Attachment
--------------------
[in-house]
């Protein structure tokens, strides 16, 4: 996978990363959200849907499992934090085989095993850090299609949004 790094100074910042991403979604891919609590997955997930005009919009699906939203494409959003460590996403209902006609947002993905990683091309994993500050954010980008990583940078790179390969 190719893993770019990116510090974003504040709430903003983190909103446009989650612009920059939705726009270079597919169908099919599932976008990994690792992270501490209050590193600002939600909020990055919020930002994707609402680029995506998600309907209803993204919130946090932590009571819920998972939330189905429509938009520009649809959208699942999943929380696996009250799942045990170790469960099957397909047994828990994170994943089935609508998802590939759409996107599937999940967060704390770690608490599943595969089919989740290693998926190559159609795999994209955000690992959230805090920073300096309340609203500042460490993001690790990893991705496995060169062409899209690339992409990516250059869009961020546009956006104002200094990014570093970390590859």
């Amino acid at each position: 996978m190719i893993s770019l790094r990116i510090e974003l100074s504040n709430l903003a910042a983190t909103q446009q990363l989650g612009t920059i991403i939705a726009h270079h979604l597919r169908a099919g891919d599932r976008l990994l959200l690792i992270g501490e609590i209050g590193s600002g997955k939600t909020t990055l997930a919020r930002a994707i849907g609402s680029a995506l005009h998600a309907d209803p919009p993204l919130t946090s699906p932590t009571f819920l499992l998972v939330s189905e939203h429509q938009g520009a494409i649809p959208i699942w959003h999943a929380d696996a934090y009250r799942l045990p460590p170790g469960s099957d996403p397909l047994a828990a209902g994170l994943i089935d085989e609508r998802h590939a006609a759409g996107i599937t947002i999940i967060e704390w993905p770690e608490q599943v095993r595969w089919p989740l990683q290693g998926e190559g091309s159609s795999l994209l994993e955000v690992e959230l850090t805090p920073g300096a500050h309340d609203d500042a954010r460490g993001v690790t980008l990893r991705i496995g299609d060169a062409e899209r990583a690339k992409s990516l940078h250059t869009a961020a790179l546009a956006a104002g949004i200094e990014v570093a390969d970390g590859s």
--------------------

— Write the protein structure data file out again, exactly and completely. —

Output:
[in-house]
């Protein structure tokens, strides 16, 4: 996978990363959200849907499992934090085989095993850090299609949004 790094100074910042991403979604891919609590997955997930005009919009699906939203494409959003460590996403209902006609947002993905990683091309994993500050954010980008990583940078790179390969 190719893993770019990116510090974003504040709430903003983190909103446009989650612009920059939705726009270079597919169908099919599932976008990994690792992270501490209050590193600002939600909020990055919020930002994707609402680029995506998600309907209803993204919130946090932590009571819920998972939330189905429509938009520009649809959208699942999943929380696996009250799942045990170790469960099957397909047994828990994170994943089935609508998802590939759409996107599937999940967060704390770690608490599943595969089919989740290693998926190559159609795999994209955000690992959230805090920073300096309340609203500042460490993001690790990893991705496995060169062409899209690339992409990516250059869009961020546009956006104002200094990014570093970390590859």
């Amino acid at each position: 996978m190719i893993s770019l790094r990116i510090e974003l100074s504040n709430l903003a910042a983190t909103q446009q990363l989650g612009t920059i991403i939705a726009h270079h979604l597919r169908a099919g891919d599932r976008l990994l959200l690792i992270g501490e609590i209050g590193s600002g997955k939600t909020t990055l997930a919020r930002a994707i849907g609402s680029a995506l005009h998600a309907d209803p919009p993204l919130t946090s699906p932590t009571f819920l499992l998972v939330s189905e939203h429509q938009g520009a494409i649809p959208i699942w959003h999943a929380d696996a934090y009250r799942l045990p460590p170790g469960s099957d996403p397909l047994a828990a209902g994170l994943i089935d085989e609508r998802h590939a006609a759409g996107i599937t947002i999940i967060e704390w993905p770690e608490q599943v095993r595969w089919p989740l990683q290693g998926e190559g091309s159609s795999l994209l994993e955000v690992e959230l850090t805090p920073g300096a500050h309340d609203d500042a954010r460490g993001v690790t980008l990893r991705i496995g299609d060169a062409e899209r990583a690339k992409s990516l940078h250059t869009a961020a790179l546009a956006a104002g949004i200094e990014v570093a390969d970390g590859s």